Minor comments

1.   What was the response rate of participants?

Response 1: The response rate of the participants was 100%. We now have mentioned about this in the methods and results sections.

2.   P2, L73. ‘ultimately reduces anemia’. The syntax/grammar needs review, and a reference to support this statement needs to be placed.

Response 2: Thank you for the suggestion. We have revised the line and added a reference. Please see P2, L82-83.

3.   P13, L424. ‘all sort’.

Response 3: We now have removed the term ‘all sort’. Please see P16, L544.

Author Response File: Author Response.docx

Reviewer 2 Report

This manuscript aims to present the results from the impact evaluation of a very original program, aiming at testing different intervention packages based on daily nutritionally improved lunch and IFA tablets and behavior change counseling, delivered in Readymade Garment factories to decreased anemia in workers - women of reproductive age. The platform used for delivering nutritional products and nutritious foods presented here is very interesting and of great public health importance. However, some weaknesses in the study design would deserve more attention and further explanation.

1.       Introduction/description of the intervention:

The paper would benefit from providing more information on fortified rice and IFA tablets, as the main outcome of interest is anemia.

This could be presented in the method section. For example, what was the dosage of iron and folic acid in the IFA tablets delivered to women? What kind of iron was included in the premix used in the fortified rice. Was it EDTA iron? Fumarate? One would expect that the total amount of iron delivered through fortified rice (6 mg) AND IFA would be discussed later in the discussion section, as well as iron bioavailibity regarding the rest of the diet.

2.       Study design:

a.       The study design does not bring high level of evidence (not state of the art design). As mentioned in the discussion, the authors are aware of the weakness of their design, such as not having randomized at cluster or individual level into treatments groups (or interventions groups). Here, what is not clear is the unit of analysis which seems the factory. There are 2 paired intervention-controls groups and only 4 factories. Please explain.

b.       The research questions that comparisons are aimed to answer are not clear. With this design, authors cannot answer which component is having impact. What is the additional benefit of adding IFA? What was the purpose of adding IFA? Was there an assumption that the lunches would be insufficient to decrease anemia? What is the additional benefit of BCC as it was delivered in all groups? Please explain the rationale behind the choice of the different components in the study groups.

3.       Main outcome: The prevalence of anemia is the main outcome, but why not presenting also the impact of the interventions on hemoglobin concentration (DID)?

4.       Statistical analysis: It’s a quasi-experimental design (no randomization). It is not clear what is the unit of analysis, with the statistical methods (DID) used. Individual or cluster level? Please explain why taking into account an ICC? Assessing changes in anemia and hemoglobin levels between groups could be done using mixed-effects regression models with random effects at the individual level (repeated measures).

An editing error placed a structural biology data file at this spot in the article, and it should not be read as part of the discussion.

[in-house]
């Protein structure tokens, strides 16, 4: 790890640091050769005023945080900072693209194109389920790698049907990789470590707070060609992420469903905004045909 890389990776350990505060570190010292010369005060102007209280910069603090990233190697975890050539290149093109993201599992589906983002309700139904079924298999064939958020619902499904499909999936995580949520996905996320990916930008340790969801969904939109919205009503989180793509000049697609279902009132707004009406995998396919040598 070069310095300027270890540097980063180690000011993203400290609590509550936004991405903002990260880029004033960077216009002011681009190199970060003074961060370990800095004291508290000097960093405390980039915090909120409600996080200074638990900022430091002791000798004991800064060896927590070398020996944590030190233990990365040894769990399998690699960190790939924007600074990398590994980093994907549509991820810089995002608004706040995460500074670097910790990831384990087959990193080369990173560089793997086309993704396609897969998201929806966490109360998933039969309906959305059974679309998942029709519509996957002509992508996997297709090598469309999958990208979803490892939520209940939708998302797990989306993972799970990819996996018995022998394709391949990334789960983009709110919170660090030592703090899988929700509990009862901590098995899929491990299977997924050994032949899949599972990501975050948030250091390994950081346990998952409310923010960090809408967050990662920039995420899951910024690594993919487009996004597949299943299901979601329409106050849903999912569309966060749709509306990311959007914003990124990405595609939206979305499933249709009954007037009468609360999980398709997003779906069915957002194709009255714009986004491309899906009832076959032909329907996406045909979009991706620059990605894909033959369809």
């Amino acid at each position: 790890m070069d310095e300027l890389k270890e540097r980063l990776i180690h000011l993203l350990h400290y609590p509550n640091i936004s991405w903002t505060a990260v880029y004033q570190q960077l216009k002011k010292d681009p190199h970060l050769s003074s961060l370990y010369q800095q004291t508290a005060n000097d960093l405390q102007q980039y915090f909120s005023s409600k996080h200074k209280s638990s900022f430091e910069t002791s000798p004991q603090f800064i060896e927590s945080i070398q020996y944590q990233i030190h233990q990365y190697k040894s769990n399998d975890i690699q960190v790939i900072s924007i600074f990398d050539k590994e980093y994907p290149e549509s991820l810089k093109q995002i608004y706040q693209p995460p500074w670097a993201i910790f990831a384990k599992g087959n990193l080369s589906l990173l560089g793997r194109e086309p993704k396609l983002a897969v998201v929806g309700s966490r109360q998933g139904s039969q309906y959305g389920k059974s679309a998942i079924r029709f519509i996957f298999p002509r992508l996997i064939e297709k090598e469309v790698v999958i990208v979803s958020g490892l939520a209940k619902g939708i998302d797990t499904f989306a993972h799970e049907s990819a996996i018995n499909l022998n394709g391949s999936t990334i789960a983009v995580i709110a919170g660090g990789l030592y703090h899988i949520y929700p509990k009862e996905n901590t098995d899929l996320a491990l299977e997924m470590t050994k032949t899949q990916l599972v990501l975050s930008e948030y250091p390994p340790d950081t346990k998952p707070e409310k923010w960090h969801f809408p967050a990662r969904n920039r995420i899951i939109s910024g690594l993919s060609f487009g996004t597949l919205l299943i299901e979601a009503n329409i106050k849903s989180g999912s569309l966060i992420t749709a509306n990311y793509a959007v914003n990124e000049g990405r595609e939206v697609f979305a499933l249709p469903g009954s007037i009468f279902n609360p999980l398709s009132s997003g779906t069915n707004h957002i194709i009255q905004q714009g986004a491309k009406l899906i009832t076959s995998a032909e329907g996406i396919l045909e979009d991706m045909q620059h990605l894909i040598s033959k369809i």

5.       Outcomes and indicators

a.       Knowledge indicators are coded from qualitative interviews, then used as quantitative data (to run statistical tests of comparisons between groups). This is not common practice and state of the art. Data collected through qualitative interviews and coded in a second phase as quantitative data can be of poor quality (without minimum controls and skip patterns, as included in most computer assisted program interviews). Qualitative data in mixed methods approach is rather used to support quantitative results (triangulate), to bring in-depth quality information.

b.       In addition, there is no information on how the indicators were constructed (how many items to calculate each indicator, cutoffs of responses, etc…)

6.       Drop out: The drop out is important (50 to 60%). The first thing would be to test if the workers who had left at endline had different characteristics than those who stayed. Then, a propensity score could be calculated and included as a control covariate in the regression model. This could have been a different option than replacement of interviewees at endline.

Author Response

Response to Reviewer 2 Comments

Comments and Suggestions for Authors

This manuscript aims to present the results from the impact evaluation of a very original program, aiming at testing different intervention packages based on daily nutritionally improved lunch and IFA tablets and behavior change counseling, delivered in Readymade Garment factories to decreased anemia in workers - women of reproductive age. The platform used for delivering nutritional products and nutritious foods presented here is very interesting and of great public health importance. However, some weaknesses in the study design would deserve more attention and further explanation.

1.      Introduction/description of the intervention:

The paper would benefit from providing more information on fortified rice and IFA tablets, as the main outcome of interest is anemia.

This could be presented in the method section. For example, what was the dosage of iron and folic acid in the IFA tablets delivered to women? What kind of iron was included in the premix used in the fortified rice. Was it EDTA iron? Fumarate? One would expect that the total amount of iron delivered through fortified rice (6 mg) AND IFA would be discussed later in the discussion section, as well as iron bioavailability regarding the rest of the diet.